Kevin Gilbert was one of Aboriginal Australia’s most strident voices. He died in

early 1993 and like most Aboriginal men he failed to reach sixty years of age.1 He

experienced fourteen and a half years in some of the worst prisons in Australia yet

still managed to author many visionary works dedicated to the search for justice for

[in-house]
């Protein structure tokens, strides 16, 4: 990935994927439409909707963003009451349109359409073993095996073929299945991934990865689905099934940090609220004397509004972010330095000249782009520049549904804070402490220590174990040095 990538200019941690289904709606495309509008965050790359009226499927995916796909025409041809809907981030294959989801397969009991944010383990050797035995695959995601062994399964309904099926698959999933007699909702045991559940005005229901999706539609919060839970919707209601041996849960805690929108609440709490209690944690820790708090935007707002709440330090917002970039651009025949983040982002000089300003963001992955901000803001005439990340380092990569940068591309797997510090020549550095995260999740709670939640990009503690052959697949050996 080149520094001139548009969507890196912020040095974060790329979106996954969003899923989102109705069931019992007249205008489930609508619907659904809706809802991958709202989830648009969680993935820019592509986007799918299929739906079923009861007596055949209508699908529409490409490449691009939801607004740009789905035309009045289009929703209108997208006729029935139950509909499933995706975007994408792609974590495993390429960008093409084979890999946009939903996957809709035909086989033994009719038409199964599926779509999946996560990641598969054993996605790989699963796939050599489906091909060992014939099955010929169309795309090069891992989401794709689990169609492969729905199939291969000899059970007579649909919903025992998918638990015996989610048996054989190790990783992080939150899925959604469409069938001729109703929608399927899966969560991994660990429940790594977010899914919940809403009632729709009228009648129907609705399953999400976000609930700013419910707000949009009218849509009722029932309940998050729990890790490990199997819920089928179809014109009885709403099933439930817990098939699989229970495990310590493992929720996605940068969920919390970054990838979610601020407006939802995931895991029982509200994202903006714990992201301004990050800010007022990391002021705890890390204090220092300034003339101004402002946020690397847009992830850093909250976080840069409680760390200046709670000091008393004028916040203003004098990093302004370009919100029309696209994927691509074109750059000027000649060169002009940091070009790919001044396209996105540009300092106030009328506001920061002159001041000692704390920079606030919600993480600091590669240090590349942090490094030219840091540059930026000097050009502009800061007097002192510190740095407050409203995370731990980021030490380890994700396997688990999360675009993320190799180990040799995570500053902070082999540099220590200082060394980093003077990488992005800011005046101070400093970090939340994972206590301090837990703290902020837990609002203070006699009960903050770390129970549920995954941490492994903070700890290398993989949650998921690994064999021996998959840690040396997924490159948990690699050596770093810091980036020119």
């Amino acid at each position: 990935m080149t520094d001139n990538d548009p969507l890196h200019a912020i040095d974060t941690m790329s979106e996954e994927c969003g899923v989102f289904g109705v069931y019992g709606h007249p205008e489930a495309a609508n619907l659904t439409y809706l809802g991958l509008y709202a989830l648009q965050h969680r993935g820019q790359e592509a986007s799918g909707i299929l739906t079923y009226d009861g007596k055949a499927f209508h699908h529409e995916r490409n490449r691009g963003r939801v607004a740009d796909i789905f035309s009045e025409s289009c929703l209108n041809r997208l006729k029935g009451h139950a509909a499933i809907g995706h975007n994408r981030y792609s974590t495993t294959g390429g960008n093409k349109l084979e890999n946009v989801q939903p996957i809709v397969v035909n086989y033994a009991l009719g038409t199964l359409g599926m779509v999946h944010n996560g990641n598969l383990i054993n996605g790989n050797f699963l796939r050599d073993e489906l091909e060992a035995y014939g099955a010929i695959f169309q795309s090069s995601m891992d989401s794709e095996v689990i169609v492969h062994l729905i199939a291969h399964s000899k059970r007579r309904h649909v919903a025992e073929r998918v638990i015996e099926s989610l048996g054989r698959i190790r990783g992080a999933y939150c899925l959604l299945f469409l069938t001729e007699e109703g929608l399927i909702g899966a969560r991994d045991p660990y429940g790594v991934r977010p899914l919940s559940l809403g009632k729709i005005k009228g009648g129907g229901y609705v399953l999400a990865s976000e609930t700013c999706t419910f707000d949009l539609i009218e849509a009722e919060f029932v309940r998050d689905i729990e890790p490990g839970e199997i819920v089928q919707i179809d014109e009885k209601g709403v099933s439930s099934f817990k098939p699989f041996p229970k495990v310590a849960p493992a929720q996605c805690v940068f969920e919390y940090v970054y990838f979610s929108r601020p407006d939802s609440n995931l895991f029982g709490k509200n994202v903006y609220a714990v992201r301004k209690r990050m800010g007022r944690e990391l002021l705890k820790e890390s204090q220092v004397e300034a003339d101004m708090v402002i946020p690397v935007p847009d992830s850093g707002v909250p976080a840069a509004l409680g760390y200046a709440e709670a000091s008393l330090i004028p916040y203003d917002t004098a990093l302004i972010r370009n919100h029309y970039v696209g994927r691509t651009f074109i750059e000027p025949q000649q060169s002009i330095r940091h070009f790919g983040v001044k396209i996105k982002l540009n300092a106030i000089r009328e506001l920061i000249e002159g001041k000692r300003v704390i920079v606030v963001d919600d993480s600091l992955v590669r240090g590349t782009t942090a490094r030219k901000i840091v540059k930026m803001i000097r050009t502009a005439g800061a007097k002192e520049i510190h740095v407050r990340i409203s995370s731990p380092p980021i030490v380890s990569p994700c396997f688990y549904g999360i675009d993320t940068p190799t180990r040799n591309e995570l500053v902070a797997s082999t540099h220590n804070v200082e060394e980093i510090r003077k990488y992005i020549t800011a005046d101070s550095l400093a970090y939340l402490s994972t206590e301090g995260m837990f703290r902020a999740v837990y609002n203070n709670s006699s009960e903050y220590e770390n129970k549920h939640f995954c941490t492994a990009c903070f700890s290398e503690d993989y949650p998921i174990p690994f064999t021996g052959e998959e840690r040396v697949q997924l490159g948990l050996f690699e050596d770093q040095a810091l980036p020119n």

Aboriginal people. A dominant focus of Gilbert’s quest for justice was a campaign

for a treaty between indigenous peoples and the Australian state that began in

earnest in the late 1970s (see Harris, 1979, Gilbert, 1993) and garnered considerable

support throughout the 1980s. The idea had significant potential as Australia, unlike

New Zealand and North America, was colonised purely by forceful assertion.